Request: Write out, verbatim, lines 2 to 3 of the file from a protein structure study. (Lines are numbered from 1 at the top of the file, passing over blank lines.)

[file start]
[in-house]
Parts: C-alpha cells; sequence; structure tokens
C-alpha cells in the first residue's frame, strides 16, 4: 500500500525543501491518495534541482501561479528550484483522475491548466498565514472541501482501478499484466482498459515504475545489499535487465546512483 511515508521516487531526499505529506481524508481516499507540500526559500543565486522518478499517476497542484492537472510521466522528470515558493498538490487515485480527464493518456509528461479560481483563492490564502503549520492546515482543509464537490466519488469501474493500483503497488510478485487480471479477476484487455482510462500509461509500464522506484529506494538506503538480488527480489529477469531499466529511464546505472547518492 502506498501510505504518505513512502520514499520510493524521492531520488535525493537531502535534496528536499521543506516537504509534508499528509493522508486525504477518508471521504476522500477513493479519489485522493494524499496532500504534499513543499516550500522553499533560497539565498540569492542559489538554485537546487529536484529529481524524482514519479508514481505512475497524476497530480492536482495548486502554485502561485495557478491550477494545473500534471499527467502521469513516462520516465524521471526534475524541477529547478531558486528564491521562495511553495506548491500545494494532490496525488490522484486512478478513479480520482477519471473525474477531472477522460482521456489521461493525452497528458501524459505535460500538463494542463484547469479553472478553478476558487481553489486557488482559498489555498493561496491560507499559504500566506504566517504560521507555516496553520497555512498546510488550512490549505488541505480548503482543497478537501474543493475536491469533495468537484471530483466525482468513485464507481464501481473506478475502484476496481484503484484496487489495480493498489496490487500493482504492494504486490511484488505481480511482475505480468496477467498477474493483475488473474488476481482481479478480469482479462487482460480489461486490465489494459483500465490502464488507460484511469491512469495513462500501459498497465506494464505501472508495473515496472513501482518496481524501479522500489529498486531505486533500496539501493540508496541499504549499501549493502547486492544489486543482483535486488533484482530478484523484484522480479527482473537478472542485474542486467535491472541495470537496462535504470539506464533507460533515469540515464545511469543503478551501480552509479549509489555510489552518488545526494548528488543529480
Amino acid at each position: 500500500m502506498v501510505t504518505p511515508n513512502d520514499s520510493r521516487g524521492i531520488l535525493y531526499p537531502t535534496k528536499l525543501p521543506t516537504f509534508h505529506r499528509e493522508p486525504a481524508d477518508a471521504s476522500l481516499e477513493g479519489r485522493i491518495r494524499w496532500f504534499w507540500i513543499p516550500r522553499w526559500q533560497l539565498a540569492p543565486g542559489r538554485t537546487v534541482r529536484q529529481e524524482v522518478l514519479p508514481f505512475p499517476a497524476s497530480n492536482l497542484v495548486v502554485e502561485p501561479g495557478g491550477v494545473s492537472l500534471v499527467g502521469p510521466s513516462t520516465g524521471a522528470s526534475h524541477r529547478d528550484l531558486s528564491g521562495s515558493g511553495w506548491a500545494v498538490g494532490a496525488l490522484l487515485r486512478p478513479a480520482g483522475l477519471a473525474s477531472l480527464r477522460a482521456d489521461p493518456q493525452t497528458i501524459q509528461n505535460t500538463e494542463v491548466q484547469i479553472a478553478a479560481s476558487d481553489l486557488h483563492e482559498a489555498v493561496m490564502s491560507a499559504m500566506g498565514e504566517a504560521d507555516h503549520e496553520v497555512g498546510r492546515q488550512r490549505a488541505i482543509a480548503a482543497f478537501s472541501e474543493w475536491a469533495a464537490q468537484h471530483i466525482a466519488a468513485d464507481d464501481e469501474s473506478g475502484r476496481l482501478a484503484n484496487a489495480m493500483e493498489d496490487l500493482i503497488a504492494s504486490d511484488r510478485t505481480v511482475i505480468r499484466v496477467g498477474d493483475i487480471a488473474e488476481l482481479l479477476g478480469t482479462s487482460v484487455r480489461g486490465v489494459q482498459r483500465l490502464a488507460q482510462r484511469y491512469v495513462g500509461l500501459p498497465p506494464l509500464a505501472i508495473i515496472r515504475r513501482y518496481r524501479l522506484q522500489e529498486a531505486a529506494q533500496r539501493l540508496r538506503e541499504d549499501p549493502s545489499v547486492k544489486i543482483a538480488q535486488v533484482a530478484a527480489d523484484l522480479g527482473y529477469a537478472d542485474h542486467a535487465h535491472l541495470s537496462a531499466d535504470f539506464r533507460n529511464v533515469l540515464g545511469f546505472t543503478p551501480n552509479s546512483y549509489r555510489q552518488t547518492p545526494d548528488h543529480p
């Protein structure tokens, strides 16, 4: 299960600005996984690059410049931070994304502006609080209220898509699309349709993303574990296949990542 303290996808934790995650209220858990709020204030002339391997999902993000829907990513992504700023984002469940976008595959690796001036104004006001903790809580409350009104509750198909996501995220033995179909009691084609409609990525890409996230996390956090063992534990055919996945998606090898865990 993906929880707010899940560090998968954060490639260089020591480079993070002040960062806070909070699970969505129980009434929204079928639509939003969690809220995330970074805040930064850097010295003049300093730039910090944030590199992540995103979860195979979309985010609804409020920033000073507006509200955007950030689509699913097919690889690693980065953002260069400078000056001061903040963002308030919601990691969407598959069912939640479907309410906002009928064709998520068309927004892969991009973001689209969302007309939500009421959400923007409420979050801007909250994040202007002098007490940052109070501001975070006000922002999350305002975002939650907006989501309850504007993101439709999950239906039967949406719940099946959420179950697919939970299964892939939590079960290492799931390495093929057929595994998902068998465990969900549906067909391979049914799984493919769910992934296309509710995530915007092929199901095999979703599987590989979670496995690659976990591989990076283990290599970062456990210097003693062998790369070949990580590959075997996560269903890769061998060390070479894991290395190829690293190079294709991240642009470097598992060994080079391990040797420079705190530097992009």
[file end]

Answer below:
Parts: C-alpha cells; sequence; structure tokens
C-alpha cells in the first residue's frame, strides 16, 4: 500500500525543501491518495534541482501561479528550484483522475491548466498565514472541501482501478499484466482498459515504475545489499535487465546512483 511515508521516487531526499505529506481524508481516499507540500526559500543565486522518478499517476497542484492537472510521466522528470515558493498538490487515485480527464493518456509528461479560481483563492490564502503549520492546515482543509464537490466519488469501474493500483503497488510478485487480471479477476484487455482510462500509461509500464522506484529506494538506503538480488527480489529477469531499466529511464546505472547518492 502506498501510505504518505513512502520514499520510493524521492531520488535525493537531502535534496528536499521543506516537504509534508499528509493522508486525504477518508471521504476522500477513493479519489485522493494524499496532500504534499513543499516550500522553499533560497539565498540569492542559489538554485537546487529536484529529481524524482514519479508514481505512475497524476497530480492536482495548486502554485502561485495557478491550477494545473500534471499527467502521469513516462520516465524521471526534475524541477529547478531558486528564491521562495511553495506548491500545494494532490496525488490522484486512478478513479480520482477519471473525474477531472477522460482521456489521461493525452497528458501524459505535460500538463494542463484547469479553472478553478476558487481553489486557488482559498489555498493561496491560507499559504500566506504566517504560521507555516496553520497555512498546510488550512490549505488541505480548503482543497478537501474543493475536491469533495468537484471530483466525482468513485464507481464501481473506478475502484476496481484503484484496487489495480493498489496490487500493482504492494504486490511484488505481480511482475505480468496477467498477474493483475488473474488476481482481479478480469482479462487482460480489461486490465489494459483500465490502464488507460484511469491512469495513462500501459498497465506494464505501472508495473515496472513501482518496481524501479522500489529498486531505486533500496539501493540508496541499504549499501549493502547486492544489486543482483535486488533484482530478484523484484522480479527482473537478472542485474542486467535491472541495470537496462535504470539506464533507460533515469540515464545511469543503478551501480552509479549509489555510489552518488545526494548528488543529480